by Catie Robbins
Anderson’s hyperbolic characters deftly describe human life with as much attention to detail as realism, arriving at an ironic accuracy. The word accurate may be wildly out of place in talking Anderson, but it’s clear to each audience member whether performances are untenable or evoking emotional insight, and many artists would take the realism path to achieve the latter. Witnessed so frequently, Anderson’s insistence on hyperbolic design looks easy, but I’m curious about how he knew his characters would hit home all while reaching such excesses of human behavior.
This time it’s the story of a lobby boy (Tony Revolori) and his majestic mentor the concierge (Ralph Fiennes), set at the fictional Grand Budapest Hotel, wrapped up in a luscious palette of easter-egg colors and populated by ironically un self-aware characters played by actors who are 100 percent sure of themselves 100 percent of the time. Each character is smothered in Anderson’s immutable style, but we can’t even begrudge this constancy, as each character is legitimately distinct from each other. While actors’ decisions are slightly limited by the completeness of Anderson’s creative decisions, they fill in the characters like square pegs in square holes. Great casting is an omnipresent factor, but it’s the nature of these roles that brings them into fascinating performances.
Instead of characters they’re highly original caricatures, which should detract from their humanity but the opposite occurs.The film is hilarious but no amount of irony or absurdity lessens the characters’ realness. These are not caricatures as in political drawings that deform humans to their worst and so most memorable features, but rather caricatures that express fault lovingly. M. Gustave’s excessive personality faults are matched by his goodness at peak moments in the film, creating light wells for the audience to feel genuinely proud of humanity. Anderson’s caricatures are meant to be loved, soon after being necessarily laughed at.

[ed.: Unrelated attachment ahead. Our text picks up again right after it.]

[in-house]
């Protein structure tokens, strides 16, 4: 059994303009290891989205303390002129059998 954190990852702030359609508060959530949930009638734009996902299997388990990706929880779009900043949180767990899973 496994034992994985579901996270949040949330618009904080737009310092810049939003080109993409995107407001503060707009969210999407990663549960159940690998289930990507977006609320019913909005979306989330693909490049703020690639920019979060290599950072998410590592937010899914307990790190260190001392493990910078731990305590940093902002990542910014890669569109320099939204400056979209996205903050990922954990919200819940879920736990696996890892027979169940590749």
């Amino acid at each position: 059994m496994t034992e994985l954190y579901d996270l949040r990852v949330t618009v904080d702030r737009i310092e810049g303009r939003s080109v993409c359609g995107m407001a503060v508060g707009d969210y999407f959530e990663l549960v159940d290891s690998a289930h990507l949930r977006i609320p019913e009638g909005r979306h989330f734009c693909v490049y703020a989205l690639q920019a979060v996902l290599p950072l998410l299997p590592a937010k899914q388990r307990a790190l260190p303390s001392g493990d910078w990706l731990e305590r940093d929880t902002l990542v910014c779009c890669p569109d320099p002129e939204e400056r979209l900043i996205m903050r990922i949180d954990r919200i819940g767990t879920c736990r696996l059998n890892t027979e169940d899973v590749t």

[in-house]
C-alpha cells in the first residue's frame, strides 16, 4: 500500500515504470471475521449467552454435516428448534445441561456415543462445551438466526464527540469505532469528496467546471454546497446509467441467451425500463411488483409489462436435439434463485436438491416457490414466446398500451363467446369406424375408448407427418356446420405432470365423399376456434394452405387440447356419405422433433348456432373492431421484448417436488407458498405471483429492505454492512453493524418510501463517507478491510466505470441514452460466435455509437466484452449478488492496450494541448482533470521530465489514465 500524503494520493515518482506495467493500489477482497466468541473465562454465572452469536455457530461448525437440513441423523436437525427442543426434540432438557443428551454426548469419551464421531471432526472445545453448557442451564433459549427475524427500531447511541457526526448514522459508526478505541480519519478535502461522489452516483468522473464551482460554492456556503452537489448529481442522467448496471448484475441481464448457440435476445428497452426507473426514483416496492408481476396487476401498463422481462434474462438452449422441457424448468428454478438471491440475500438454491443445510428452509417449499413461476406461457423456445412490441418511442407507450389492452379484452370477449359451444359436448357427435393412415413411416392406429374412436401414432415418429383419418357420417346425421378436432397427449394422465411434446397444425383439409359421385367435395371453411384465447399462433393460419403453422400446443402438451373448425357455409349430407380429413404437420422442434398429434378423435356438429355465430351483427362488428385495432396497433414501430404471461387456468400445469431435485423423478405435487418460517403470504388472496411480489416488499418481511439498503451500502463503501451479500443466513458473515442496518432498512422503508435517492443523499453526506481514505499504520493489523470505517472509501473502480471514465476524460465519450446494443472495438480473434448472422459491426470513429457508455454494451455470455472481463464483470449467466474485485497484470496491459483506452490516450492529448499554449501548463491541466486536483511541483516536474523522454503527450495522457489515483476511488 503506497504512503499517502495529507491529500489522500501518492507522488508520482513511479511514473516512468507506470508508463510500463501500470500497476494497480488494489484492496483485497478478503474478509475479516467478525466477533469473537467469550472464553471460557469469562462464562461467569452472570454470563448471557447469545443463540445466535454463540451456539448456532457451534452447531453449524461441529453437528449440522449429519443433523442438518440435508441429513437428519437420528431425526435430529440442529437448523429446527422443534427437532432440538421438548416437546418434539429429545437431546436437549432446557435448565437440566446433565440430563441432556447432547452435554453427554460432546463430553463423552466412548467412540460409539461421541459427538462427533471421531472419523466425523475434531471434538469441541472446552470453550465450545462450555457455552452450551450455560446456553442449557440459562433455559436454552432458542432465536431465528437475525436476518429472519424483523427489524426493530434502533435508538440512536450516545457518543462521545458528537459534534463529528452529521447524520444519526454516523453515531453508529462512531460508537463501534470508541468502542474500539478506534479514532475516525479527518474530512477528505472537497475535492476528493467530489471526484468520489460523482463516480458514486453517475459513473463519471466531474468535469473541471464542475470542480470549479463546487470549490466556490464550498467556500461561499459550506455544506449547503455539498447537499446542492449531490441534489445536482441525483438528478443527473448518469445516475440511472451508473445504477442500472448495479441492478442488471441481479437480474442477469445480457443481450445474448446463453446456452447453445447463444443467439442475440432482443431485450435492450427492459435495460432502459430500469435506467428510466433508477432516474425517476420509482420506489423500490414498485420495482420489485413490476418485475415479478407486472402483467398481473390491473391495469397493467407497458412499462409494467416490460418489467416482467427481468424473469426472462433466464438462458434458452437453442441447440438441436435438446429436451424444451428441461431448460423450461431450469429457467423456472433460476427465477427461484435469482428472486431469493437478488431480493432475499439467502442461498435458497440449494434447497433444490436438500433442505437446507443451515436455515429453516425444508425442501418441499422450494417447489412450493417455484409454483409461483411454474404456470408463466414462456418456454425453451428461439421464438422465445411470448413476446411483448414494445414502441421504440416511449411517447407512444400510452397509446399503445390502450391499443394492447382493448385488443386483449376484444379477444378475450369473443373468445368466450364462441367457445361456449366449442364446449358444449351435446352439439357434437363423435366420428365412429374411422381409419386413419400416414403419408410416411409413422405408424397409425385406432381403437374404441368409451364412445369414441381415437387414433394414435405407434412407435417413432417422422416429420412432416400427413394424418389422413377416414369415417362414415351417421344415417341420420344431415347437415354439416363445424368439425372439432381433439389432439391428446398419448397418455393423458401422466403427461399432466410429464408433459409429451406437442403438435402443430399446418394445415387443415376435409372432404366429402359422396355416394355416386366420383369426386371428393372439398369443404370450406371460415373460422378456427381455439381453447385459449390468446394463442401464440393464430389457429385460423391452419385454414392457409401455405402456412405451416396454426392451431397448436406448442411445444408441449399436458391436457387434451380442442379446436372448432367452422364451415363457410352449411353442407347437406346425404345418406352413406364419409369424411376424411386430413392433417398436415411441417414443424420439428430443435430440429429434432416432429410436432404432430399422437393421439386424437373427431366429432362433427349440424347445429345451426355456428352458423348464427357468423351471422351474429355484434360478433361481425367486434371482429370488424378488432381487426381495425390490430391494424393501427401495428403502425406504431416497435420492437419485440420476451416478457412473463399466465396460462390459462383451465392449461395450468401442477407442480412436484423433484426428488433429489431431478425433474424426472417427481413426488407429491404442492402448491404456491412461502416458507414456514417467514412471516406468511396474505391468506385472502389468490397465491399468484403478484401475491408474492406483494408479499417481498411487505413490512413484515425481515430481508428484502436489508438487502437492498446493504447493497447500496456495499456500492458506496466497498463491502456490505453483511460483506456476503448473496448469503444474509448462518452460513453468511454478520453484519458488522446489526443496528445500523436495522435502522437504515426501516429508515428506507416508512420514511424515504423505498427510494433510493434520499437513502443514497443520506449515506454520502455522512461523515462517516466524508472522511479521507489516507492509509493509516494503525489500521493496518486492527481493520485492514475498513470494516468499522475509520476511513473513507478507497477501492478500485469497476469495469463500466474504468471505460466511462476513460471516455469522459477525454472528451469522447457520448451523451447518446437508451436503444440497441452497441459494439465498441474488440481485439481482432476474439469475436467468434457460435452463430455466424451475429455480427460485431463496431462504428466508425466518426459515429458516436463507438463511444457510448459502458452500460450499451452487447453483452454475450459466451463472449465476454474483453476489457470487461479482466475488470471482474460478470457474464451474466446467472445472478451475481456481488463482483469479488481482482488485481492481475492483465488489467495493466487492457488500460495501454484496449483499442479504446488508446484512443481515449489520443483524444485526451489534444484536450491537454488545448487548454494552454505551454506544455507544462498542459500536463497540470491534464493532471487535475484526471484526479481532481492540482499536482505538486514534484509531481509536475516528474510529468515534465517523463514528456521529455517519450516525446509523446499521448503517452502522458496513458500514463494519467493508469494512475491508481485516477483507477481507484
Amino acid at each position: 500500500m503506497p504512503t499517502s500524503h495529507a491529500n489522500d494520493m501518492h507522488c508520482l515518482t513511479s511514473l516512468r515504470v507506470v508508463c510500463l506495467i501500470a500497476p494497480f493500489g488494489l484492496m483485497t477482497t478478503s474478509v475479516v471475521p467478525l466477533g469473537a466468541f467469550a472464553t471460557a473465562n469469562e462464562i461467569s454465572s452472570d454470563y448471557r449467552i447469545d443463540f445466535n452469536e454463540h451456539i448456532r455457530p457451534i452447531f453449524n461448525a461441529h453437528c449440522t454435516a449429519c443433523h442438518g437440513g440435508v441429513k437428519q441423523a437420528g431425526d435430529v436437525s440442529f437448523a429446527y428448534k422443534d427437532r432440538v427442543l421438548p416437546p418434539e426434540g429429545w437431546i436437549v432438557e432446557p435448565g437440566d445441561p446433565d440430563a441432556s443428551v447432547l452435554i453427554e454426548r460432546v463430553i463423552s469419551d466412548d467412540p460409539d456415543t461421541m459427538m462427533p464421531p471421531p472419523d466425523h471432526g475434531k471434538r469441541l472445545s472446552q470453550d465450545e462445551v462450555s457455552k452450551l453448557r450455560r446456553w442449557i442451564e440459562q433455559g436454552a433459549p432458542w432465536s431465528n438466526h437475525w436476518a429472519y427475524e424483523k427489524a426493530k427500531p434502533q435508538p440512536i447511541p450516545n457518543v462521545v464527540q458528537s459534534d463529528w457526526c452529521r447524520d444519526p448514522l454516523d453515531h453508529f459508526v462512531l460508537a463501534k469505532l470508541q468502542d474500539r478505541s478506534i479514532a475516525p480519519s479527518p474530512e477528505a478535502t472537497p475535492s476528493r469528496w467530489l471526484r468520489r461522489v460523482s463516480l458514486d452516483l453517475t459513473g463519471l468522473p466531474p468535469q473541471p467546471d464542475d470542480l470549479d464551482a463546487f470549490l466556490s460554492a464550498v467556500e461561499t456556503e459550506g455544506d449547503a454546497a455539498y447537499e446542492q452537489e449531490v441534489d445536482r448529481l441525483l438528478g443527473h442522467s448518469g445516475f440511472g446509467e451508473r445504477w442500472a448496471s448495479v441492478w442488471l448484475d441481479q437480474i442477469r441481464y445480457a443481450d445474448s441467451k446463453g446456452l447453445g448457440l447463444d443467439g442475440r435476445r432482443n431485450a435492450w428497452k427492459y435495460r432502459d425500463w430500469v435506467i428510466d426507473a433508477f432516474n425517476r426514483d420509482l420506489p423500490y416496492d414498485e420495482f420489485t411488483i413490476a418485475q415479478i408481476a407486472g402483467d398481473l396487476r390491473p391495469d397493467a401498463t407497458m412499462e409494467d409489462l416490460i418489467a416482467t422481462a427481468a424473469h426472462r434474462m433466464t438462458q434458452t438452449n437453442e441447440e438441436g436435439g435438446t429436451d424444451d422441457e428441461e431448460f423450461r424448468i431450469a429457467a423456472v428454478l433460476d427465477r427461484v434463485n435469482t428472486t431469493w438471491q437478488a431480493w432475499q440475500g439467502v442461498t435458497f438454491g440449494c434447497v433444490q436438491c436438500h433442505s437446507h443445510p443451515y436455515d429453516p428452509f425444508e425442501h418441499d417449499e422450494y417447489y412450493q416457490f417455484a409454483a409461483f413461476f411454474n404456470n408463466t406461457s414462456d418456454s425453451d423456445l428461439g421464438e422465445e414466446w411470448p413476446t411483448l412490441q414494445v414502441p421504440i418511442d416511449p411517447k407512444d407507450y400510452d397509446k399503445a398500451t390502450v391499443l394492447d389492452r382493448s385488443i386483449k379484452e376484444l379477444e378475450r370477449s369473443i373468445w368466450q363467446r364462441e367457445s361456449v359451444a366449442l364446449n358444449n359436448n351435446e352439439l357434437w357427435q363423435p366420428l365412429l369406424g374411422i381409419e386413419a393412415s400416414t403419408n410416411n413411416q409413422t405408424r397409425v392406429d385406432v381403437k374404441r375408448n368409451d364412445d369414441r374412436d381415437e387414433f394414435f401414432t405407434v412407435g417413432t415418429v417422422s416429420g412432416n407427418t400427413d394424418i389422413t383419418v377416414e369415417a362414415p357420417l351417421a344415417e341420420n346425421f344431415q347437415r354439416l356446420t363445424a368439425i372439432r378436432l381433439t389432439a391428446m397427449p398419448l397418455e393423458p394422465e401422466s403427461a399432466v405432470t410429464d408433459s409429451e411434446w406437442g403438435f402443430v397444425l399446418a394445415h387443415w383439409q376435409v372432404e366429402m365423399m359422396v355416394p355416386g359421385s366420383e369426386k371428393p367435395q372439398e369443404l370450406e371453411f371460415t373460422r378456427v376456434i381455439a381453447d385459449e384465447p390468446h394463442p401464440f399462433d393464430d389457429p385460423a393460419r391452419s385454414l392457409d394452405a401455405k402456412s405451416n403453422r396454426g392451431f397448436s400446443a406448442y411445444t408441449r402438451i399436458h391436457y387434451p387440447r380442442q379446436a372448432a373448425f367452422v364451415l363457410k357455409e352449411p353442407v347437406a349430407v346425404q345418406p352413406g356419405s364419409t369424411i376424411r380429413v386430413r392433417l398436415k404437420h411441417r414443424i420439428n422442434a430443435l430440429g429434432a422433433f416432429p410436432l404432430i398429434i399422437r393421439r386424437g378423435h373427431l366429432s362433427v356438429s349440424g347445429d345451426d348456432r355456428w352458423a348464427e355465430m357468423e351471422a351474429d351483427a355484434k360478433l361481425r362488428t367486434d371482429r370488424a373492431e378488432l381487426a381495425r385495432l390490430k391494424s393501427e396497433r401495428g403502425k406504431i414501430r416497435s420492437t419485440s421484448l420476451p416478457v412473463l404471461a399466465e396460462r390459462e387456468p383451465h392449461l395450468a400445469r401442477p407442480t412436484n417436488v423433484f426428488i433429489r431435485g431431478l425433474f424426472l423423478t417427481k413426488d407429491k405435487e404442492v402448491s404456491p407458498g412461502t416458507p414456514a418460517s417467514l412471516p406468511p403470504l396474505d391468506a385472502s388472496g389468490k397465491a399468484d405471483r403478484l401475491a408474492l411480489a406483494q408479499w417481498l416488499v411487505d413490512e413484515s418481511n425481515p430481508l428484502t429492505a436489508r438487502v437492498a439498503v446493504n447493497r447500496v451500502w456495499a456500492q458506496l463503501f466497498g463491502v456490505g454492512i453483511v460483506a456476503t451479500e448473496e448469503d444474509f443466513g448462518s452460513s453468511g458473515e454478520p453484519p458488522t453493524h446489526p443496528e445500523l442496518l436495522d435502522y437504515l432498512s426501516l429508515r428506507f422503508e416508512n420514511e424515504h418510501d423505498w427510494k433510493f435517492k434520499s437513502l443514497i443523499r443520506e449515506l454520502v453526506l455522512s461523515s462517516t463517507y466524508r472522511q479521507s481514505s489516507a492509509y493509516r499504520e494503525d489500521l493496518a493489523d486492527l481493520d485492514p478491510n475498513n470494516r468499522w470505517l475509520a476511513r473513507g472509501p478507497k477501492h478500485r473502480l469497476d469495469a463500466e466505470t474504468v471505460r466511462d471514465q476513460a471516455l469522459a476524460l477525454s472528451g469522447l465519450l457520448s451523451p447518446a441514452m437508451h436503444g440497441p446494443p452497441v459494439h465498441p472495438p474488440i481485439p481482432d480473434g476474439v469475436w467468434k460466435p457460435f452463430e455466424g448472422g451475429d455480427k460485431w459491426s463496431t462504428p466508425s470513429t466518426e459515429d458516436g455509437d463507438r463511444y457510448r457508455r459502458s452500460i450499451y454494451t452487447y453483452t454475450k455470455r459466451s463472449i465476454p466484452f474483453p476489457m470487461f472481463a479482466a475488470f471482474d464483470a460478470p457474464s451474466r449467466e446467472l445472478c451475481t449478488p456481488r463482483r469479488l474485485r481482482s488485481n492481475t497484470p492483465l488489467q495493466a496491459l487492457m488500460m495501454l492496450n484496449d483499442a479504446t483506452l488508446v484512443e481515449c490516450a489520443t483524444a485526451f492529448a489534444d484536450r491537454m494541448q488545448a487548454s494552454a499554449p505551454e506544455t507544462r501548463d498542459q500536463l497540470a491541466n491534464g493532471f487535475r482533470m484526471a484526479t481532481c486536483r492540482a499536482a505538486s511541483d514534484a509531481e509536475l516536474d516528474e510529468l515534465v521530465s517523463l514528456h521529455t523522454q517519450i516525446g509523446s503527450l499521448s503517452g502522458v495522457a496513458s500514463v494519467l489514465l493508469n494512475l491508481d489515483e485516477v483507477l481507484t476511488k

The interplay of good traits and bad traits is something we see often in realistic films or dramas where we must question whether we can love the wrong-doers. All films may be about good and evil but films obsessing over the good and evil minutiae populating the human personality show why humans talk about good and evil at all. Here, we laugh at their faults and our ridiculing of them is juxtaposed with their sudden goodness in moments where we remember–isn’t this true? The good with the bad, all mixed up. The hyperbolic range of these moments heightens the emotional experience. It isn’t that hyperbole can be realistic, but deftly applied, hyperbole can be sensitive and used thus to portray details of human reality.
Along with a diorama of humanness, what we have here is a more specific celebration of the range of personality. Watching this film, we don’t only feel a love for being human, but more specifically a love of the plethora of strange and beautiful personalities which we can behold with much glamour and appreciation in the span of 100 minutes. Each strange and particular personality trait is made glamourous by this film.
Style can’t quite go unmentioned, but I hesitate to obsess over it as the greater beauty of this film. Unity makes it great art, but it doesn’t automatically make it a good film. This is a great film because of the characters’ humanity, and the fact that this, like other Anderson films, is visual crack just added to the ocular pleasure of our time in the theater with these fine characters.